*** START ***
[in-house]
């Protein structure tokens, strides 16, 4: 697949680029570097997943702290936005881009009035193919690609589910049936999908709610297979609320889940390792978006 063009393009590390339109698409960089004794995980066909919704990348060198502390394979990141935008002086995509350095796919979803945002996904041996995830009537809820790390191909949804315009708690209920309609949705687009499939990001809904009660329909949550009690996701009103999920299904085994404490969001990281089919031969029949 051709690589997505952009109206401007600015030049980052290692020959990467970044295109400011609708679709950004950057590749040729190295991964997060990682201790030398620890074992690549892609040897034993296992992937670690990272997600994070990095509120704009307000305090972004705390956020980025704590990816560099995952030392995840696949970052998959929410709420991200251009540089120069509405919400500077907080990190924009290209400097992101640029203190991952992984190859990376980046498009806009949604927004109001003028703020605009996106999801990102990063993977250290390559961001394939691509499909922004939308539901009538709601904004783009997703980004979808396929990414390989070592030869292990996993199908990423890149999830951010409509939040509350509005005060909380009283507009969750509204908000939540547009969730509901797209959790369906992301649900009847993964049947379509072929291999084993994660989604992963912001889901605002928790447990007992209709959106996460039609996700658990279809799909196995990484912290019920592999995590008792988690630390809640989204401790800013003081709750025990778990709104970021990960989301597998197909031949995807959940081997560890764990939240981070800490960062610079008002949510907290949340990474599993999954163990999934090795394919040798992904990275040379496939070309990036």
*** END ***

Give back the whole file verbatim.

[in-house]
């Protein structure tokens, strides 16, 4: 697949680029570097997943702290936005881009009035193919690609589910049936999908709610297979609320889940390792978006 063009393009590390339109698409960089004794995980066909919704990348060198502390394979990141935008002086995509350095796919979803945002996904041996995830009537809820790390191909949804315009708690209920309609949705687009499939990001809904009660329909949550009690996701009103999920299904085994404490969001990281089919031969029949 051709690589997505952009109206401007600015030049980052290692020959990467970044295109400011609708679709950004950057590749040729190295991964997060990682201790030398620890074992690549892609040897034993296992992937670690990272997600994070990095509120704009307000305090972004705390956020980025704590990816560099995952030392995840696949970052998959929410709420991200251009540089120069509405919400500077907080990190924009290209400097992101640029203190991952992984190859990376980046498009806009949604927004109001003028703020605009996106999801990102990063993977250290390559961001394939691509499909922004939308539901009538709601904004783009997703980004979808396929990414390989070592030869292990996993199908990423890149999830951010409509939040509350509005005060909380009283507009969750509204908000939540547009969730509901797209959790369906992301649900009847993964049947379509072929291999084993994660989604992963912001889901605002928790447990007992209709959106996460039609996700658990279809799909196995990484912290019920592999995590008792988690630390809640989204401790800013003081709750025990778990709104970021990960989301597998197909031949995807959940081997560890764990939240981070800490960062610079008002949510907290949340990474599993999954163990999934090795394919040798992904990275040379496939070309990036």